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MSX

NSSDCA/COSPAR ID: 1996-024A

Description

The Midcourse Space Experiment (MSX) was a test project of the Ballistic Missile Defense Organization (BMDO). Its primary purpose was to gather data over a wide-wavelength interval to demonstrate the feasibility of identifying and tracking ballistic missiles during their midcourse flight phase. Its multispectral instruments were capable of obtaining wide band and spectral images in the range of ultraviolet to infrared wavelengths (110 nm to 28,000 nm). The instruments were also utilized for civilian aeronomic and auroral studies.

The 5.1 m spacecraft consisted of three sections each of 1.5 m x 1.5 m cross-section to house three payload components: an electronics section, an 8.5 K frozen hydrogen section, and an instruments section. The three instruments were: SPIRIT III (Space Infrared Imaging Telescope), a five-color, high-spatial resolution scanning radiometer and a six-channel, high-spectral resolution, Fourier-transform spectrometer; UVISI (Ultraviolet and Visible Imagers and Spectrographic Imagers), five spectrographic imagers and four UV/visible imagers with capabilities from the far ultraviolet through visible wavelengths; and, Space-Based Visible (SBV), a visible band telescope with a six-inch aperturn, a charge-coupled device, and image processing electronics. Also on-board were the On-board Signal and Data Processor (OSDP), which provided real-time signal processing for target detection and tracking for data generated by SPIRIT III, sensors for monitoring and measuring instrument contamination and degradation of performance largely due to outgassing, and a number of small (2.0 cm) reference spheres, deployed as reference objects from MSX for instrument calibration.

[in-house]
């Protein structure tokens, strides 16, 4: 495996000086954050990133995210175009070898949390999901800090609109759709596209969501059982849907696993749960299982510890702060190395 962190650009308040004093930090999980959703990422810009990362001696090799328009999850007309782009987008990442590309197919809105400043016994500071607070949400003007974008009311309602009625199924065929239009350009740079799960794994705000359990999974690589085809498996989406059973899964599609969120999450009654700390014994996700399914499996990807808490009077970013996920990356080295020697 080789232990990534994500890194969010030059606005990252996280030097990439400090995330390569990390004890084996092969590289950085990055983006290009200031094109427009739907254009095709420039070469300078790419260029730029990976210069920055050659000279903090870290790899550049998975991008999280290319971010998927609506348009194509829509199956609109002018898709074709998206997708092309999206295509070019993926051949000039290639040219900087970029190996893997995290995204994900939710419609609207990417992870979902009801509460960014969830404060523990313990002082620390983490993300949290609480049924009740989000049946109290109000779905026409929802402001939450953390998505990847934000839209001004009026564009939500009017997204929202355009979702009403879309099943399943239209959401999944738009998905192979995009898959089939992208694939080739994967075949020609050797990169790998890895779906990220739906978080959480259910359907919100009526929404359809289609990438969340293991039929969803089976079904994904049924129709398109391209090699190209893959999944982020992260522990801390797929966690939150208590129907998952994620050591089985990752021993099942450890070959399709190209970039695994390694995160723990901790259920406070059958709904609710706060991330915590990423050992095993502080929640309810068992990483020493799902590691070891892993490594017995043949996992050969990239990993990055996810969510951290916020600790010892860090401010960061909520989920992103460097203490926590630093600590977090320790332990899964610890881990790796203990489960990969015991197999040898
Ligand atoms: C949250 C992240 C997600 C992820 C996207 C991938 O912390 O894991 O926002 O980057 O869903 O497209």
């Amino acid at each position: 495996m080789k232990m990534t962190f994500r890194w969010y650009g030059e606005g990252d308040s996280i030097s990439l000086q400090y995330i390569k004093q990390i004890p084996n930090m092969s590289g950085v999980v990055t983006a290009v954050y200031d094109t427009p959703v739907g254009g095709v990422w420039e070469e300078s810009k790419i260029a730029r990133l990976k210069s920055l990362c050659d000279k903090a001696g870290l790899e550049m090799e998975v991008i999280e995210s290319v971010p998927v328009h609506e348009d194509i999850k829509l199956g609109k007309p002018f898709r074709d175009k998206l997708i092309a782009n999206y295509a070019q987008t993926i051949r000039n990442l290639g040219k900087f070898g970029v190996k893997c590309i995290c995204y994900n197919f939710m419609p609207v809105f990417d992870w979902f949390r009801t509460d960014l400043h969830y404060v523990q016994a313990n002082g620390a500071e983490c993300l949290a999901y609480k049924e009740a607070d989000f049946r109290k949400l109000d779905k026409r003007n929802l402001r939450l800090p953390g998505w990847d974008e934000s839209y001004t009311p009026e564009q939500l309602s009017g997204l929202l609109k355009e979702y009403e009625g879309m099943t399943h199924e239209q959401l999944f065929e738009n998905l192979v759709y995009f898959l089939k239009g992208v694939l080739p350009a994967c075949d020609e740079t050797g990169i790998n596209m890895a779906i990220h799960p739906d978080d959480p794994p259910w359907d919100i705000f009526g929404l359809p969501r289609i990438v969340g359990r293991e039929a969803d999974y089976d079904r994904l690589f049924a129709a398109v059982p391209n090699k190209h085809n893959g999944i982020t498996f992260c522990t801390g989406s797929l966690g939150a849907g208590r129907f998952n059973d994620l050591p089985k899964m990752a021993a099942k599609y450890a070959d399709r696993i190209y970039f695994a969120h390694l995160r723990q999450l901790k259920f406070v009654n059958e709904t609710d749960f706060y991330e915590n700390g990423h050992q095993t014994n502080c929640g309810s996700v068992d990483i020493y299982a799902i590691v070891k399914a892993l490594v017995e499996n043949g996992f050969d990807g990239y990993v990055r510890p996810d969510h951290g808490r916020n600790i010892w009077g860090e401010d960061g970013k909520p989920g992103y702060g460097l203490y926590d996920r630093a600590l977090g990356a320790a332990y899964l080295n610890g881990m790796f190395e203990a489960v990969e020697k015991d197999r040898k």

Alternate Names

  • Midcourse Space eXperiment
  • 23851

Facts in Brief

Launch Date: 1996-04-24
Launch Vehicle: Delta II
Launch Site: Vandenberg AFB, United States
Mass: 2700.0 kg
Nominal Power: 1200.0 W

Funding Agencies

  • Department of Defense-Department of the Navy (United States)
  • Air Force Ballistic Missile Defense Organization (United States)

Disciplines

  • Astronomy
  • Engineering
  • Earth Science
  • Planetary Science
  • Space Physics

Additional Information

Questions or comments about this spacecraft can be directed to: Dr. Dieter K. Bilitza.

 

Personnel

NameRoleOriginal AffiliationE-mail
Dr. Max R. PetersonProgram ManagerApplied Physics Laboratorymax.peterson@jhuapl.edu
Dr. John D. MillProject ScientistEnvironmental Research Institute of Michigan(ERIM)jmill@erim.org
Lcol Bruce D. Guilmain, USAFProgram ManagerUSAF Ballistic Missile Defense Organizationguilmain@technet1.jcte.jcs.mil

Other Sources of MSX Information/Data

MSX information (Applied Physics Laboratory)

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